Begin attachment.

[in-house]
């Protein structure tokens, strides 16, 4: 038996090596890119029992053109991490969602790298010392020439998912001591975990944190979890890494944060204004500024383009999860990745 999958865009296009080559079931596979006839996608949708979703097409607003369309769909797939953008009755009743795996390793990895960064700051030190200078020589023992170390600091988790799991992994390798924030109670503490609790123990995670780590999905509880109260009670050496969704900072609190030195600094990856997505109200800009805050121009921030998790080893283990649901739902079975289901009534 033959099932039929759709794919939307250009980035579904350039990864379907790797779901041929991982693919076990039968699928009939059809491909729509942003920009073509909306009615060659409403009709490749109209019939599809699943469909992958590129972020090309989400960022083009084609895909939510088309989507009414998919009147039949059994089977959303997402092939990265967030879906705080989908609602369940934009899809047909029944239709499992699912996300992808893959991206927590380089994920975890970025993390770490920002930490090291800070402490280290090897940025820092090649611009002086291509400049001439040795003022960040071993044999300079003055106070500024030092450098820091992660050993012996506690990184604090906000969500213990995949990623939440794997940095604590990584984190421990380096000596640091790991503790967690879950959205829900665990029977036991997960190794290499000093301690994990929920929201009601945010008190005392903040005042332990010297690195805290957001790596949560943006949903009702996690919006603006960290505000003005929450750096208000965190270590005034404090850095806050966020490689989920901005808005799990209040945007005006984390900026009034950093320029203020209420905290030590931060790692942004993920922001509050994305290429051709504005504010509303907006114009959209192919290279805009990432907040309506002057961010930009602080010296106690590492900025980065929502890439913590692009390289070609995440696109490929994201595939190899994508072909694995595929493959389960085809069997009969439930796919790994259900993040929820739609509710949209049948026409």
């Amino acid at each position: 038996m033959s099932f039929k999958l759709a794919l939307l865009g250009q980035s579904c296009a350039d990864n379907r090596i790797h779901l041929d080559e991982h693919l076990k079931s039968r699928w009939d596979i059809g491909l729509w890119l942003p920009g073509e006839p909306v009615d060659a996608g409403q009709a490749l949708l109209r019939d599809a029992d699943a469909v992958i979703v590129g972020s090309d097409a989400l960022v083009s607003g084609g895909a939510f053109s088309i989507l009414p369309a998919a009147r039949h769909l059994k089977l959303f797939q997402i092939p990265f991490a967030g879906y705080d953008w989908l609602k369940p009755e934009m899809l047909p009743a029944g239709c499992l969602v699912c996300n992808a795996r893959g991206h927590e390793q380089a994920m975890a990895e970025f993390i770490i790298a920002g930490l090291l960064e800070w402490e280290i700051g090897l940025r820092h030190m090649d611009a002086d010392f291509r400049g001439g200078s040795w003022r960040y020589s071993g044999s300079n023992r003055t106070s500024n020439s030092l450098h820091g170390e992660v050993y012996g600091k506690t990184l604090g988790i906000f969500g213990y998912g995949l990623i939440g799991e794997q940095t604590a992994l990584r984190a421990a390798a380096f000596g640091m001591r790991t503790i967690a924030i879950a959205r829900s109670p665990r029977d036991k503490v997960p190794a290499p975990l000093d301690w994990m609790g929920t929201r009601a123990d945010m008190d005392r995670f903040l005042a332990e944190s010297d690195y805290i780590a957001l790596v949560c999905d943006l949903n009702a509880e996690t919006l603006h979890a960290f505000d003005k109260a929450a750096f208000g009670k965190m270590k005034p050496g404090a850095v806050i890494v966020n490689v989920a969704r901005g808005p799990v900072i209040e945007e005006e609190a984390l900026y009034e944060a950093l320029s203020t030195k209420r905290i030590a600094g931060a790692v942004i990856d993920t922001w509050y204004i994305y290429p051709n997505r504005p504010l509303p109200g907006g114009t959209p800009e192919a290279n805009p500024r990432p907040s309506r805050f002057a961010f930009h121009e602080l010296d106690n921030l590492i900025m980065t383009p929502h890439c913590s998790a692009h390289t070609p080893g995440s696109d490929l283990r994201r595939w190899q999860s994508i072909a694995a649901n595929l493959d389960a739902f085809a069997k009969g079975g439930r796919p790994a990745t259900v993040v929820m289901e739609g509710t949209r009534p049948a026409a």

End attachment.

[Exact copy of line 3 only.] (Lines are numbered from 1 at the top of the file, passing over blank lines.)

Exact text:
């Amino acid at each position: 038996m033959s099932f039929k999958l759709a794919l939307l865009g250009q980035s579904c296009a350039d990864n379907r090596i790797h779901l041929d080559e991982h693919l076990k079931s039968r699928w009939d596979i059809g491909l729509w890119l942003p920009g073509e006839p909306v009615d060659a996608g409403q009709a490749l949708l109209r019939d599809a029992d699943a469909v992958i979703v590129g972020s090309d097409a989400l960022v083009s607003g084609g895909a939510f053109s088309i989507l009414p369309a998919a009147r039949h769909l059994k089977l959303f797939q997402i092939p990265f991490a967030g879906y705080d953008w989908l609602k369940p009755e934009m899809l047909p009743a029944g239709c499992l969602v699912c996300n992808a795996r893959g991206h927590e390793q380089a994920m975890a990895e970025f993390i770490i790298a920002g930490l090291l960064e800070w402490e280290i700051g090897l940025r820092h030190m090649d611009a002086d010392f291509r400049g001439g200078s040795w003022r960040y020589s071993g044999s300079n023992r003055t106070s500024n020439s030092l450098h820091g170390e992660v050993y012996g600091k506690t990184l604090g988790i906000f969500g213990y998912g995949l990623i939440g799991e794997q940095t604590a992994l990584r984190a421990a390798a380096f000596g640091m001591r790991t503790i967690a924030i879950a959205r829900s109670p665990r029977d036991k503490v997960p190794a290499p975990l000093d301690w994990m609790g929920t929201r009601a123990d945010m008190d005392r995670f903040l005042a332990e944190s010297d690195y805290i780590a957001l790596v949560c999905d943006l949903n009702a509880e996690t919006l603006h979890a960290f505000d003005k109260a929450a750096f208000g009670k965190m270590k005034p050496g404090a850095v806050i890494v966020n490689v989920a969704r901005g808005p799990v900072i209040e945007e005006e609190a984390l900026y009034e944060a950093l320029s203020t030195k209420r905290i030590a600094g931060a790692v942004i990856d993920t922001w509050y204004i994305y290429p051709n997505r504005p504010l509303p109200g907006g114009t959209p800009e192919a290279n805009p500024r990432p907040s309506r805050f002057a961010f930009h121009e602080l010296d106690n921030l590492i900025m980065t383009p929502h890439c913590s998790a692009h390289t070609p080893g995440s696109d490929l283990r994201r595939w190899q999860s994508i072909a694995a649901n595929l493959d389960a739902f085809a069997k009969g079975g439930r796919p790994a990745t259900v993040v929820m289901e739609g509710t949209r009534p049948a026409a």